Williamson’s fearlessness, originality and sense of intellectual adventure obviously appealed to Goldberg, who shares much of the man’s spirit if not his conservative politics. Indeed, in an internal email, Goldberg described Williamson as “an excellent reporter who covers parts of the country, and aspects of American life, that we don’t yet cover comprehensively,” adding that “the Atlantic should be a big tent for ideas and argument.” (Disclosure: Goldberg is a friend; I’ve never met Williamson.)

That Goldberg invested in a feral conservative like Williamson spoke well for the Atlantic. The last thing the magazine needed was another house-broken righty like David Frum who would speak nicely to its largely liberal and centrist readers. But as it turned out, Goldberg’s tent wasn’t big enough to accommodate somebody of Williamson’s swagger. The writer’s proximate undoing was a tweet and then the discovery of a podcast in which he proposed hanging as the proper punishment for women who have abortions—a perfect example of a writer going too far. In the internal email announcing the departure, Goldberg justified the dismissal by writing that Williamson’s “callous and violent” comments run “contrary to the Atlantic’s tradition of respectful, well-reasoned debate, and to the values of our workplace,” and hinting that Williamson may have misrepresented the offending tweet as a momentary lapse rather than a deeply held belief.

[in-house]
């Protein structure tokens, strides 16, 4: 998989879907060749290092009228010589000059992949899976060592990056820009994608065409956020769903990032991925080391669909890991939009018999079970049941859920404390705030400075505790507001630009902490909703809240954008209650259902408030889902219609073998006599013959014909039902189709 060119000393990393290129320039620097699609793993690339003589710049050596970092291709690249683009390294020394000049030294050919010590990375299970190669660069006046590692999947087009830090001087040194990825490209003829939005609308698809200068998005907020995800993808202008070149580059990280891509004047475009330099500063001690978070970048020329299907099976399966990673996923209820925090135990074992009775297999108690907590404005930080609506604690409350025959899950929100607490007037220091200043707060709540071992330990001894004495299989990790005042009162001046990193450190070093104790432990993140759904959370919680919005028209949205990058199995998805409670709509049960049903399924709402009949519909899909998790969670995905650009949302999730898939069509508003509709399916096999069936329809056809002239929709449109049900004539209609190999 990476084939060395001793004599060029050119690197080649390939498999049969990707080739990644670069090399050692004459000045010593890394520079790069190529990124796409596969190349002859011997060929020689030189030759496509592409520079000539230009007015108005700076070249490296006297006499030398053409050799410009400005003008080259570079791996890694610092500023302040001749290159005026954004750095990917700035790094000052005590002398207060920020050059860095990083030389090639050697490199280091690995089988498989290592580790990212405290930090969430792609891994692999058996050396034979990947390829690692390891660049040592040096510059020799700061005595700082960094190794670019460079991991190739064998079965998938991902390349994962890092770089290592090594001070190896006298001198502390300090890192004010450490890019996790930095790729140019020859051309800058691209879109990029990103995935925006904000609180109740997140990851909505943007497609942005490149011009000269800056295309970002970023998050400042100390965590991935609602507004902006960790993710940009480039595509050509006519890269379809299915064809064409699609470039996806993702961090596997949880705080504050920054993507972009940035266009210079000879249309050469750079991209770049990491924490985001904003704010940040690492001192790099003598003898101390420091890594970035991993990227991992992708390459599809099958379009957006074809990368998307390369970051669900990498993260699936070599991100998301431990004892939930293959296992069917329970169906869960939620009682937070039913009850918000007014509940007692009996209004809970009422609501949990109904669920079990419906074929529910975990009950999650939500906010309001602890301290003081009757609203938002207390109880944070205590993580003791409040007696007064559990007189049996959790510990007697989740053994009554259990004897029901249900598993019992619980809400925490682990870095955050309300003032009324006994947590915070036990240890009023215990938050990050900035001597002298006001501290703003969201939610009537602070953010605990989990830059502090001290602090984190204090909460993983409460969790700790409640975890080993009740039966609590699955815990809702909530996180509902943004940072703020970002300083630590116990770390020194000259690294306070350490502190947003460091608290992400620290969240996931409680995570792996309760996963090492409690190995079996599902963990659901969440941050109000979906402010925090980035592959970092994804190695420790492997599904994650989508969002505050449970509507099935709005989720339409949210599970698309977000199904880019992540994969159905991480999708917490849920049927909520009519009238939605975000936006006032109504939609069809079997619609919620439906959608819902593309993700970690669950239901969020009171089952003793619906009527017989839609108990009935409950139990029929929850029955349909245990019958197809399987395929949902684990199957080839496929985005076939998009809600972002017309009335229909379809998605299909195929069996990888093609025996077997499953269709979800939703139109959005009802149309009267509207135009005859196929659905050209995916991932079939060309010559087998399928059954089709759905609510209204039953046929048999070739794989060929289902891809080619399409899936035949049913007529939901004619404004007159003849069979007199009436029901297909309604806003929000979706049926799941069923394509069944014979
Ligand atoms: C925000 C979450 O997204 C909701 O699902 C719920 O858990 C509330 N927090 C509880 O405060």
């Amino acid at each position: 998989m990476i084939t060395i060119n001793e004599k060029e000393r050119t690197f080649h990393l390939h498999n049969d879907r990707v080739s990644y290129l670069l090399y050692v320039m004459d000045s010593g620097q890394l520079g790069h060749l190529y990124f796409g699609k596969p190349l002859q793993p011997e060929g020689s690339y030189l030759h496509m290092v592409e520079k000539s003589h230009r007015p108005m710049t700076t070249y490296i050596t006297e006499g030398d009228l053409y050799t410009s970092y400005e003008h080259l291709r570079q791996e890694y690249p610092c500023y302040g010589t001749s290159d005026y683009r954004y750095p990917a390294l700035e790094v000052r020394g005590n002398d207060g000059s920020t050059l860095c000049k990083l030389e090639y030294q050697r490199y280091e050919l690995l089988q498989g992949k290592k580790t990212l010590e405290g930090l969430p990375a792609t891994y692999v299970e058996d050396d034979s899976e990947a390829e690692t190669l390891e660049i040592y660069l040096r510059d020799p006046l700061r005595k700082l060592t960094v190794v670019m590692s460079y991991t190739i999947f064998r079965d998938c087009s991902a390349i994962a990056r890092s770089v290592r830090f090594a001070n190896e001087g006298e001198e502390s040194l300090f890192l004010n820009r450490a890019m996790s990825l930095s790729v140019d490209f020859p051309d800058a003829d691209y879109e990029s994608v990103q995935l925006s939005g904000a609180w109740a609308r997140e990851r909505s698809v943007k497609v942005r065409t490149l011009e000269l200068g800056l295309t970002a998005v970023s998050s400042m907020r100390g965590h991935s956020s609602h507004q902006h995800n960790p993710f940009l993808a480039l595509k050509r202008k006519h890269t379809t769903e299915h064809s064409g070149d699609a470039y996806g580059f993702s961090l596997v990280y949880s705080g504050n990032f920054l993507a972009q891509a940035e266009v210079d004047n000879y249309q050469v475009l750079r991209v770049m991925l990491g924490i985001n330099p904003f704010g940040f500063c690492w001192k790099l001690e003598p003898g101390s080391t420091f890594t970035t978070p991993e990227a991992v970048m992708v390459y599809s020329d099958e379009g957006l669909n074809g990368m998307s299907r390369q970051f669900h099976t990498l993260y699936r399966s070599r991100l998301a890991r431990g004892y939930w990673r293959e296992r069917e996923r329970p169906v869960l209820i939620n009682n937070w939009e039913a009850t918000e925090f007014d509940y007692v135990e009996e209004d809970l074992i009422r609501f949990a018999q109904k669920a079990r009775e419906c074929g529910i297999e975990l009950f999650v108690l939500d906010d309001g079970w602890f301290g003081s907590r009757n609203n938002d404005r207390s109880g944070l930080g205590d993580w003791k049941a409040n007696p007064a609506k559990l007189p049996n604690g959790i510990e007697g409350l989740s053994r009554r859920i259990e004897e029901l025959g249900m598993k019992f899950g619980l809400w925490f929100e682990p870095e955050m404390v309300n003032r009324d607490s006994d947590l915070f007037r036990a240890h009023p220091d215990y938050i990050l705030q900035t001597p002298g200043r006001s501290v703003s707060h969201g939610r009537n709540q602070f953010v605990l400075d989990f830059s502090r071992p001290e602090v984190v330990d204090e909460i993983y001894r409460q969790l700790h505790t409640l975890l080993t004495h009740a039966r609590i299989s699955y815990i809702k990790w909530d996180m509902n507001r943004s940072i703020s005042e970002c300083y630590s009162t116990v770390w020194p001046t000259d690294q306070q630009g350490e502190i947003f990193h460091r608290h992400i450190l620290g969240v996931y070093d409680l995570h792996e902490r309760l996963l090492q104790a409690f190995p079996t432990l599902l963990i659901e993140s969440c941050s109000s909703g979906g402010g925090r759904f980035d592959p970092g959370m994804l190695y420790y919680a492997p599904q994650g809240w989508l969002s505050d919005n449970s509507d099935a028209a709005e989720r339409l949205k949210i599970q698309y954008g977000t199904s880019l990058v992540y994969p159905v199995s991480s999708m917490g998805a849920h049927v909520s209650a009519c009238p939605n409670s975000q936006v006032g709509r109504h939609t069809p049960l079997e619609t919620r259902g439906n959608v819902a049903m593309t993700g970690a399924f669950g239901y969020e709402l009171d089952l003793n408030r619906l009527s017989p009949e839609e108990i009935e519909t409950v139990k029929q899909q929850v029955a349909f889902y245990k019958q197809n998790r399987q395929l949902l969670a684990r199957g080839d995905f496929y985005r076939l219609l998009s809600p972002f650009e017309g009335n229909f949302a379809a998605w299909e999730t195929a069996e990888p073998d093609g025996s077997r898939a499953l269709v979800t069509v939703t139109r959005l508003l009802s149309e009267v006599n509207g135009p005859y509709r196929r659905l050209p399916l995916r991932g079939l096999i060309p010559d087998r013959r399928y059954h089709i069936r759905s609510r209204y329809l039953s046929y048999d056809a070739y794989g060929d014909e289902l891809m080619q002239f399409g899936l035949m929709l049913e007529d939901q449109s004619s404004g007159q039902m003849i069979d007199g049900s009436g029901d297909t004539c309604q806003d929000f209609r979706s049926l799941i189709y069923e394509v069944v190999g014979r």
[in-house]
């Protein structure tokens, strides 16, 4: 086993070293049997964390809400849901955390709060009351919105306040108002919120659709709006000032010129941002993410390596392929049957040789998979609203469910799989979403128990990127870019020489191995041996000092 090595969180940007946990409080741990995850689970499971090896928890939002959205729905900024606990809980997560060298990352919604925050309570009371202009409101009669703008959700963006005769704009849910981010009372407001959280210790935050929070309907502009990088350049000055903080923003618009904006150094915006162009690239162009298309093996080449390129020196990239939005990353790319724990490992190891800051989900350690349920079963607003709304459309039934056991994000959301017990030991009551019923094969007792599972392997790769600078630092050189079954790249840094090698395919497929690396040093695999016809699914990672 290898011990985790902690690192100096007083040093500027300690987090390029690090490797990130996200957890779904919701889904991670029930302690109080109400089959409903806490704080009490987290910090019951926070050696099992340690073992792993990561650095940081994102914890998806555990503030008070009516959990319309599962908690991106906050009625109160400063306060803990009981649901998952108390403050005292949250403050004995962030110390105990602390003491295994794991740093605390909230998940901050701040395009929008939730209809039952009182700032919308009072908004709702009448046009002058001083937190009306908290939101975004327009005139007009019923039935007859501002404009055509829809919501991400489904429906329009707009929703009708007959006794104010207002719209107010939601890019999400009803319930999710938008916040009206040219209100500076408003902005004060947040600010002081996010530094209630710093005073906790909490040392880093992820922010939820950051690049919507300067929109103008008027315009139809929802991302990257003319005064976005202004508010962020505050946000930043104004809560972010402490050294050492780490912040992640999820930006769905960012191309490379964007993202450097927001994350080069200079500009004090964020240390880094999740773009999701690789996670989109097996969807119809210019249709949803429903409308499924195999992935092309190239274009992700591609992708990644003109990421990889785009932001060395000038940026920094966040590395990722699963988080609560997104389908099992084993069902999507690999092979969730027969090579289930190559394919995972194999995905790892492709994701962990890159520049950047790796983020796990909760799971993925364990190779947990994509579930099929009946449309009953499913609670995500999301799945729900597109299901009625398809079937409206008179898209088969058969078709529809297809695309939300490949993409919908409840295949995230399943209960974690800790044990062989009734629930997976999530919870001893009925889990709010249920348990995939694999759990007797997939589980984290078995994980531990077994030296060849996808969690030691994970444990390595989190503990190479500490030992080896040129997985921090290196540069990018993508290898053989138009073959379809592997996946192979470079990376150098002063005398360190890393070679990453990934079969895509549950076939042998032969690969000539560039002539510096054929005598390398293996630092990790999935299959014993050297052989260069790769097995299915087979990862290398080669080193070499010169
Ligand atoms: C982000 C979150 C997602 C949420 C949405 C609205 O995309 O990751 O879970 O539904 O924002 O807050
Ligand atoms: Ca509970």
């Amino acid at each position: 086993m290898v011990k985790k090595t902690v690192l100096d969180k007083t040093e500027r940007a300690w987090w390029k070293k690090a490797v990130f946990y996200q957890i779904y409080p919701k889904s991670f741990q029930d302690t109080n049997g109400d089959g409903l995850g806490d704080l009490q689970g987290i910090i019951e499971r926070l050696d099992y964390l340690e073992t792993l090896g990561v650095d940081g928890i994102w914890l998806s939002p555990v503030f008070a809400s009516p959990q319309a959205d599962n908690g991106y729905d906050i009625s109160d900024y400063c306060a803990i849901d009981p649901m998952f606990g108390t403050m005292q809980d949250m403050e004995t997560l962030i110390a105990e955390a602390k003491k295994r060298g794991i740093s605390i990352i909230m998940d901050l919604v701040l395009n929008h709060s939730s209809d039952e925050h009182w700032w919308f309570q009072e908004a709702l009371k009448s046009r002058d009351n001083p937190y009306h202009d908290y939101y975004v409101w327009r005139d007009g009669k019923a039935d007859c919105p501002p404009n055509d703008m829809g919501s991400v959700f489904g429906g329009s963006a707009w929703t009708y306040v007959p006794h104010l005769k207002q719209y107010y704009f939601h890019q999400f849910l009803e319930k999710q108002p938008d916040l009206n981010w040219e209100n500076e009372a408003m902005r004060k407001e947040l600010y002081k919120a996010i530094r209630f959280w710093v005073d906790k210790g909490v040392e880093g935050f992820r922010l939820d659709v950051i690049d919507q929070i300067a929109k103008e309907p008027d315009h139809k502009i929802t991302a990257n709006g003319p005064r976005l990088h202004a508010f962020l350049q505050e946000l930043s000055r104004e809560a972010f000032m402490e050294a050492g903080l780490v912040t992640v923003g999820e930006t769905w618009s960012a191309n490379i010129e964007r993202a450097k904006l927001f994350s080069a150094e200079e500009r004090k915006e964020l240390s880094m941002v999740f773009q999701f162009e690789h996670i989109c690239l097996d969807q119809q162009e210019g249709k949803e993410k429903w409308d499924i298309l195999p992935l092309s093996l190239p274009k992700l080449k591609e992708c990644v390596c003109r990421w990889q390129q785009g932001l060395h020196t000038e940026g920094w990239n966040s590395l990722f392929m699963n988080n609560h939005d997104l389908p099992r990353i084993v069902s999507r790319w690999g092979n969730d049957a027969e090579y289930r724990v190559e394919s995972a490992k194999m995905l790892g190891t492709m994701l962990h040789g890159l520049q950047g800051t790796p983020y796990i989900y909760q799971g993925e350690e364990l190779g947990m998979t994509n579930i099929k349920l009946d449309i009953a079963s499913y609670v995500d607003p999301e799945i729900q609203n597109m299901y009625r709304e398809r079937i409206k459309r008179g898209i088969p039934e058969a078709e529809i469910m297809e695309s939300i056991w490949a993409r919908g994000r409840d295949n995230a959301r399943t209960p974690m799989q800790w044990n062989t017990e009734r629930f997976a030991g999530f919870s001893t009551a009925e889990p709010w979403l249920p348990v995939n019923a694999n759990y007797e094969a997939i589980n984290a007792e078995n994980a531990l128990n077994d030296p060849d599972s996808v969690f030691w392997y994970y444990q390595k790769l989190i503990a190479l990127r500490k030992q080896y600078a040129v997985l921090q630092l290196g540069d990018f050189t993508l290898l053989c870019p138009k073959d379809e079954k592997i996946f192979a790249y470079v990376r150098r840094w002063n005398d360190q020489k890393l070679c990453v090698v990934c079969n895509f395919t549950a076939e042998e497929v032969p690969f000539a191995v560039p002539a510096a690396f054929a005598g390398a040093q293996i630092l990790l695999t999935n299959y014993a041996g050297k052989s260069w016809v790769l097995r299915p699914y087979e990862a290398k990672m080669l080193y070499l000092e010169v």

Without relitigating Williamson’s abortion views—which I don’t share—let’s agree that if he hadn’t been sent packing for his less–than-modern views on abortion, his critics would have griped about something else in his archives to engineer his removal. Let’s be real here: Kevin Williamson wasn’t sent packing for expressing strong language on abortion but for being Kevin Williamson. The very things that made him so appealing to Goldberg were destined to lead to his exit.

The loser here isn’t Williamson. Like other excellent writers who’ve gotten the ax, he’ll find a new job soon enough—and now he’s become the right’s latest free-speech martyr. The real losers are Atlantic writers and Atlantic readers—writers because they’ll become faint-hearted about their work (who wants to be the next Williamson?) and readers because the magazine will be less eager to challenge them.

Jeffrey Goldberg deserves our praise for having gone as far as he did to hire Williamson. Alas, he didn’t go far enough to keep him, and his rapid embrace and rejection make the Atlantic a lesser place.

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Send your cruel, original thought to Shafer.Politico@gmail.com. My email alerts subscribe to the London Review of Books. My Twitter feed favors the New York Review of Books. My RSS feed shoplifts National Review.

Jack Shafer is Politico’s senior media writer.

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April 6, 2018 at 12:49PM